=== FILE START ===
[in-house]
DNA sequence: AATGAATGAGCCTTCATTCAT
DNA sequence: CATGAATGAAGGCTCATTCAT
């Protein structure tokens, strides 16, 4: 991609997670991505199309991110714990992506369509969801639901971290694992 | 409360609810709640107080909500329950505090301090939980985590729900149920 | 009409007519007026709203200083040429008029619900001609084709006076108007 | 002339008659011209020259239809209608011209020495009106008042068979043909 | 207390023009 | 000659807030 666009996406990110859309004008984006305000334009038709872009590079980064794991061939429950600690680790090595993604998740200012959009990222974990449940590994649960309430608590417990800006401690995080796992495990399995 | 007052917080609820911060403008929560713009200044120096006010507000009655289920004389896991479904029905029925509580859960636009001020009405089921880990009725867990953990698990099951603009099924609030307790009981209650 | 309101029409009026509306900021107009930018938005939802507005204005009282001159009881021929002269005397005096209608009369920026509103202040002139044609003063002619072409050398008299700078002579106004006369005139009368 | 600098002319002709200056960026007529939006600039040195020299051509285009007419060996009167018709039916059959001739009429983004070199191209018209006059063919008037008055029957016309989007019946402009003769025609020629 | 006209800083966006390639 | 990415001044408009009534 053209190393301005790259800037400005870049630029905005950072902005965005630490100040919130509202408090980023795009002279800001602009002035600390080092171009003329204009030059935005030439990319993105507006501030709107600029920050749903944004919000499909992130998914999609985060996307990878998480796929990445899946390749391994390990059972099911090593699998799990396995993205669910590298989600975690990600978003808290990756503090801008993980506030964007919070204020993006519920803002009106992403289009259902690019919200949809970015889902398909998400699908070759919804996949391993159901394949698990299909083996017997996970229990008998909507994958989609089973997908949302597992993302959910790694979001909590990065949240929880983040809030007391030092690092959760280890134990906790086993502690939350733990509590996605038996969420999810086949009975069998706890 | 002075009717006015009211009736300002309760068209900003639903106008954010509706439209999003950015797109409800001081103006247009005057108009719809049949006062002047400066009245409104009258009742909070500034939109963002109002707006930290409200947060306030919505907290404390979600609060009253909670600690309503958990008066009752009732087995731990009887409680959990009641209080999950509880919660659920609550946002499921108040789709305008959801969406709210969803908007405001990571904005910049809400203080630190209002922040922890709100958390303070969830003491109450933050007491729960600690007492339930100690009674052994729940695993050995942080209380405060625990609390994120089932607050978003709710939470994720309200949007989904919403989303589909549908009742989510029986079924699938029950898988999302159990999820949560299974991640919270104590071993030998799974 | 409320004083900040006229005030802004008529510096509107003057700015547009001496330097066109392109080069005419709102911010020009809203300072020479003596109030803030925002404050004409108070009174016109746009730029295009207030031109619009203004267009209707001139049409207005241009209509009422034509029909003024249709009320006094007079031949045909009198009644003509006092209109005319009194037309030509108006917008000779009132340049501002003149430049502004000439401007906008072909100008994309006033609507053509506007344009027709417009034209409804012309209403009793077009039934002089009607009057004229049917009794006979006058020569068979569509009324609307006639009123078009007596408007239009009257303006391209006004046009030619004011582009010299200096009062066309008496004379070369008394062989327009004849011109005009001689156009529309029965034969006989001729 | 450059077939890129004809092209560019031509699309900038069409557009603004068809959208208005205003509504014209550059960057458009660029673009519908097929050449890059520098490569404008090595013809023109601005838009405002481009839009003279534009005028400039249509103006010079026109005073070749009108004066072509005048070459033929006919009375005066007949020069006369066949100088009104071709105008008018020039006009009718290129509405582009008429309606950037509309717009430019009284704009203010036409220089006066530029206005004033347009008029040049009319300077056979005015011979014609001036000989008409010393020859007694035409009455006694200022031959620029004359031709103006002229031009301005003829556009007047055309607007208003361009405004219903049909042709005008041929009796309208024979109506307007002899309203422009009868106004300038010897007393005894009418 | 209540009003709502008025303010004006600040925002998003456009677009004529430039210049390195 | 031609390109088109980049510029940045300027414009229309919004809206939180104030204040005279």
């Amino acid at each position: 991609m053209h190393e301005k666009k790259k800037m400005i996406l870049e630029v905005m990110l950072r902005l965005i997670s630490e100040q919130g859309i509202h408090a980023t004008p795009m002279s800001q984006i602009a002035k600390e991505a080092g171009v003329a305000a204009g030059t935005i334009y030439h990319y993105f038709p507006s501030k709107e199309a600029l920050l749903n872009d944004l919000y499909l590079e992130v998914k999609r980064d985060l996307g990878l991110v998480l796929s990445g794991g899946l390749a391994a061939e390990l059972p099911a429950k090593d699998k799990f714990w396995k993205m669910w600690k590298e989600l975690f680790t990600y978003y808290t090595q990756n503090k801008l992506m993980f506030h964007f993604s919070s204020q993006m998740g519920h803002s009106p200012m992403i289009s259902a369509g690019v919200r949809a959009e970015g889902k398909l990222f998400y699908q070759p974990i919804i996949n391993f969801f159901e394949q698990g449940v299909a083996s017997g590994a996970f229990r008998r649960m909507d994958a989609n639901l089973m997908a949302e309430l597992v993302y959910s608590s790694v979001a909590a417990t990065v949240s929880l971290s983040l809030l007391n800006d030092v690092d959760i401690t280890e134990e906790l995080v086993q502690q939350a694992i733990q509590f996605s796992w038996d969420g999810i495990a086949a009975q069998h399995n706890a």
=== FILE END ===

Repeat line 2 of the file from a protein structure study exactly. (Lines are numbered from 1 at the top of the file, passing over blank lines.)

DNA sequence: AATGAATGAGCCTTCATTCAT